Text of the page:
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Richard W. Johnston
August 15, 1960
A revolt-minded Mexican Davis Cup team, starting fast and finishing strong, came perilously close to upsetting its Yanqui masters
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August 15, 1960

Close Shave For The U.s.

A revolt-minded Mexican Davis Cup team, starting fast and finishing strong, came perilously close to upsetting its Yanqui masters

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The setting was genteel, but for a while last week at Mexico City's brick-red Chapultepec Sports Club the 4,000 feverish partisans crowding the awning-covered stands had heady visions of reliving the revolutionary days of a quarter of a century ago when Mexico threw off the Yanqui yoke.

It had been predicted, with some real justification, that the Mexican Davis Cup team would win for the first time over its neighbors from the U.S. After young Rafael Osuna, the remarkable University of Southern California sophomore who burst upon the world with his doubles victory at Wimbledon, upset the enigmatic Barry MacKay in the opening singles, it seemed likely that the moment of deliverance was at hand.

But such was not to be. The pride of St. Louis, Earl Buchholz, who at 19 is fast developing into the finest amateur tennis player in the U.S., blunted the uprising in the second singles, beating Mario Llamas in four sets. Then, on Sunday, Buchholz and Chuck McKinley, his teen-age fellow St. Louisian, forced a retreat as they took the doubles. On Monday, in a wonderfully exciting match that had the crowd shouting "Mario, Mario, Mario!" in great thunderous waves reminiscent of a bull fight, MacKay regained the touch that had deserted him two days earlier and crushed the revolt, outlasting a gritty and determined Llamas 6-2, 6-4, 1-6, 12-10.

The American victory was far closer than its 3-1 edge would indicate. At the end Llamas was still fresh and determined. MacKay, on the other hand, was white with exhaustion, caused partly by Mexico City's high altitude. It seemed almost certain to those watching that if the match had been carried to a fifth set, Llamas would have won. This would have left the fate of the matches up to Osuna and Buchholz, and there too the U.S. was in very bad shape. In the doubles the day before, Buchholz had fallen hard. That night doctors discovered he had burst a blood vessel in his leg. Captain Dave Freed was determined to play Buchholz anyway, but nobody at Chapultepec was more pleased than he that Buchholz was not forced to test the leg against the speedy Osuna.

Buchholz plays what has come to be known, for lack of a better description, as the big game, and it was upon his style of play rather than his condition that Freed was depending. Before the matches began on Saturday, he told reporters, "We're going to have to depend on the big game to beat these fellows. That's the only thing they don't have—and we do. That's why we've decided to use Buchholz in the second and fifth matches, instead of Tut Bartzen, even though Tut is our clay champion. We'll have Barry's big game against Osuna, and Butch's against Llamas."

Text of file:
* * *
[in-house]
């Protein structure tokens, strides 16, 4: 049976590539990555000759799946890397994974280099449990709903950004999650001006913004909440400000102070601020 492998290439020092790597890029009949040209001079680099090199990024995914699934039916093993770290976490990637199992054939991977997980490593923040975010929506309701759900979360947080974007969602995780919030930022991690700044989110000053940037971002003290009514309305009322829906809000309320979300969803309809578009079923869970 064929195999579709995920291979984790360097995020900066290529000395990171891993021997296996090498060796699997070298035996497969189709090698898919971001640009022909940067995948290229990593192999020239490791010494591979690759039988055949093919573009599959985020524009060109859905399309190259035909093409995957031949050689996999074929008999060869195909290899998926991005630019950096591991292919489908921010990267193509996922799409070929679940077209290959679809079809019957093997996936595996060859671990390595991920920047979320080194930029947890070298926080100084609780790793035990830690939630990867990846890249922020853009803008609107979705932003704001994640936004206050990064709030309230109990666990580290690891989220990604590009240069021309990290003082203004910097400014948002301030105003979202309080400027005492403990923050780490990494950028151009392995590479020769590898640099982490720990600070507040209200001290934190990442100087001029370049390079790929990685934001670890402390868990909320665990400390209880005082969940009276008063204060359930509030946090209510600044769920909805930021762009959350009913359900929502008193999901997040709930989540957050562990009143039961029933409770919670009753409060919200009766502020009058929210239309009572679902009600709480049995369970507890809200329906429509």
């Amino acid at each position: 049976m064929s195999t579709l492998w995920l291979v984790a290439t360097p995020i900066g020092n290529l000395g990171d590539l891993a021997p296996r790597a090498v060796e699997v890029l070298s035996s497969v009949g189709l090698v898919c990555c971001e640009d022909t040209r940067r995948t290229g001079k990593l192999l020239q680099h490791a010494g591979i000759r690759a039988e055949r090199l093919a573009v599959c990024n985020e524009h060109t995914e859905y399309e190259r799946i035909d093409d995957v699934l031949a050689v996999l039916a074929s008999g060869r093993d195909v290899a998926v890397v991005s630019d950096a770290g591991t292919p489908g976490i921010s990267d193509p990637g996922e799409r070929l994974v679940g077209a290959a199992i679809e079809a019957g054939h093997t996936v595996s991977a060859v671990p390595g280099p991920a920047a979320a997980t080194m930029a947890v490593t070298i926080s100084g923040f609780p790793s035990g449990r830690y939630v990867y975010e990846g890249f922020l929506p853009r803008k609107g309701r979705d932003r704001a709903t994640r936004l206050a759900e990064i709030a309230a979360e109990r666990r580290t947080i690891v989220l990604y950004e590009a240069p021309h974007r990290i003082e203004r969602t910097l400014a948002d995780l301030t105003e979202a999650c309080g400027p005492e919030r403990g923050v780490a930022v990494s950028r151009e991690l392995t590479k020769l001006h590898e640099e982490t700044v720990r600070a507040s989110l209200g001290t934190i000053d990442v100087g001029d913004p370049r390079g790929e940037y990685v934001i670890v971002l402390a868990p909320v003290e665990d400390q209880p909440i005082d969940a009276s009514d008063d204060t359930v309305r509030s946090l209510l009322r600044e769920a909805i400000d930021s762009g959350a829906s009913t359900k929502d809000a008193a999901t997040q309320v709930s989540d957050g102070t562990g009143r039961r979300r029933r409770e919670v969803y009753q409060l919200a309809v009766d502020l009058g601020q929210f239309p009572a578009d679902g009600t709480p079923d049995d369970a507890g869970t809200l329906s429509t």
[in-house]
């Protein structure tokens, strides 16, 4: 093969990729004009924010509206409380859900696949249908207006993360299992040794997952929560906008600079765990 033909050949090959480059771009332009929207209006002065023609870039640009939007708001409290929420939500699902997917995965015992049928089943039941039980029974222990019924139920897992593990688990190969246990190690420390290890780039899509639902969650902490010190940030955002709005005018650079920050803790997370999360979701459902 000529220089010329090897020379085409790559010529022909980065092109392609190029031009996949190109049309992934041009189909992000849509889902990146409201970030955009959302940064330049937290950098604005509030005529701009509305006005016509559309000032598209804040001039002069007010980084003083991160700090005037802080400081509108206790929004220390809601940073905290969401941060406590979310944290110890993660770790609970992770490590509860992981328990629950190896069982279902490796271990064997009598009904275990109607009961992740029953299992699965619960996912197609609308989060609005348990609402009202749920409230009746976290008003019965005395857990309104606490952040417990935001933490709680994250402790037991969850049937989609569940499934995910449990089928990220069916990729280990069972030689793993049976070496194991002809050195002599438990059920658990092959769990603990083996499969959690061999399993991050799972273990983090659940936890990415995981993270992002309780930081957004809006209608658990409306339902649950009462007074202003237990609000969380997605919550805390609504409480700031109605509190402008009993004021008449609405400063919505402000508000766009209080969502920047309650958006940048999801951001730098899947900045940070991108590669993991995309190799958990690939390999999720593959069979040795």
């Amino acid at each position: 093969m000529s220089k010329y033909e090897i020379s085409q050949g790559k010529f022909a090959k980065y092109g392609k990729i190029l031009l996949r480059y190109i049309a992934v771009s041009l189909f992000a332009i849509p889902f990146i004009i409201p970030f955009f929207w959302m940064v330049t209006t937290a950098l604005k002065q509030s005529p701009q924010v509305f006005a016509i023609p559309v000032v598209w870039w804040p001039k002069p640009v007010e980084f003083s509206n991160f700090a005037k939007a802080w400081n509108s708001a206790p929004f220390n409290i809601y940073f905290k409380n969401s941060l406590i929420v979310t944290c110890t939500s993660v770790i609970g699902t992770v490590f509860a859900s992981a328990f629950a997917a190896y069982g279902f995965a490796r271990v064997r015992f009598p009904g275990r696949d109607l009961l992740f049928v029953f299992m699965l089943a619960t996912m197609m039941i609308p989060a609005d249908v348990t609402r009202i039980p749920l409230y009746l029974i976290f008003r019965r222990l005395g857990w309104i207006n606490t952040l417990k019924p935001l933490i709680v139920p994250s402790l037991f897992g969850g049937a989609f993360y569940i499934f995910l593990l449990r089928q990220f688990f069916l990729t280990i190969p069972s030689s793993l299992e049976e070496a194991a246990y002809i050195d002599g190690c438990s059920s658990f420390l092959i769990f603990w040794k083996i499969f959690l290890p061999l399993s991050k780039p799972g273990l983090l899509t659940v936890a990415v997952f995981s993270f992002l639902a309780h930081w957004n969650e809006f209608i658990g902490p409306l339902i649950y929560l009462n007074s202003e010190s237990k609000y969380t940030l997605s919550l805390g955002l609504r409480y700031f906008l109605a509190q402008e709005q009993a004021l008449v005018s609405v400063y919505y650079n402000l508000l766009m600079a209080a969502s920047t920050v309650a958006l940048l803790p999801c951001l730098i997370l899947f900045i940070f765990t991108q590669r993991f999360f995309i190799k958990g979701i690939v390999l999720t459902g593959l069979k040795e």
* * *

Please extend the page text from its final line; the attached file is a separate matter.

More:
On a very fast surface, such as boards, grass or Mexico's clay, a good big game is hard to overcome. The Mexican team, if not their followers, were more or less resigned to seeing MacKay's mighty service whistle past young Osuna, but they were hopeful that Llamas, a leading Mexican player for 11 years, would prove to Freed that while Buchholz's game was big it was not yet big enough.

The first set of the MacKay-Osuna match did little to upset their expectations. MacKay, towering a good six inches over his opponent, looked fit and confident. Osuna was cautious, his large brown eyes—so large they seem crowded by his Aztec cheekbones and hawk nose—watchful but wary. In the seventh game, however, there was a shadow of things to come. MacKay opened it with an ace, his third, but then double-faulted, his second. Suddenly the doe-eyed hawk took wing. He twice returned the unreturnable service for placement points, he lobbed, chopped, dropped delicate little half volleys just over the net, and ultimately he carried MacKay to deuce five times before the American prevailed.

It was a flurry, but not a fluke. Even though MacKay ran out the set, 6-3, a surprised excitement began to ripple through the crowd. Before long the excitement became frenzy. Osuna took the first game of the second set at love, acing MacKay for the fourth point. In the fourth game he broke MacKay's service. He slumped briefly but recovered, and then he began to break Mac-Kay's heart by hitting back the big first serve—not with desperate little plops designed only to keep the ball in play but with incisively angled shots that sometimes passed MacKay, sometimes caught him halfway to the net, sometimes literally tangled him in his feet.

Osuna's own service, ineffective in the first set, became sharper and flatter, spitting off the clay like butter off a griddle. In the 10th game of the fourth set he found himself at match point, MacKay serving, game score 30-40, the U.S. trailing 4-5. MacKay never hit a better first service. It caught the far corner of the court on Osuna's backhand. Osuna laced it back cross-court for a placement ace.

To anyone who saw Osuna in the Saturday match alone, it seemed certain that an international tennis player of the first rank had moved on stage. His service, while no cannon-ball, was fast, flat and controlled. Unlike many players who have grown up with the big game, he displayed a full repertoire of shots—half volleys of a delicacy reminiscent of Vincent Richards.

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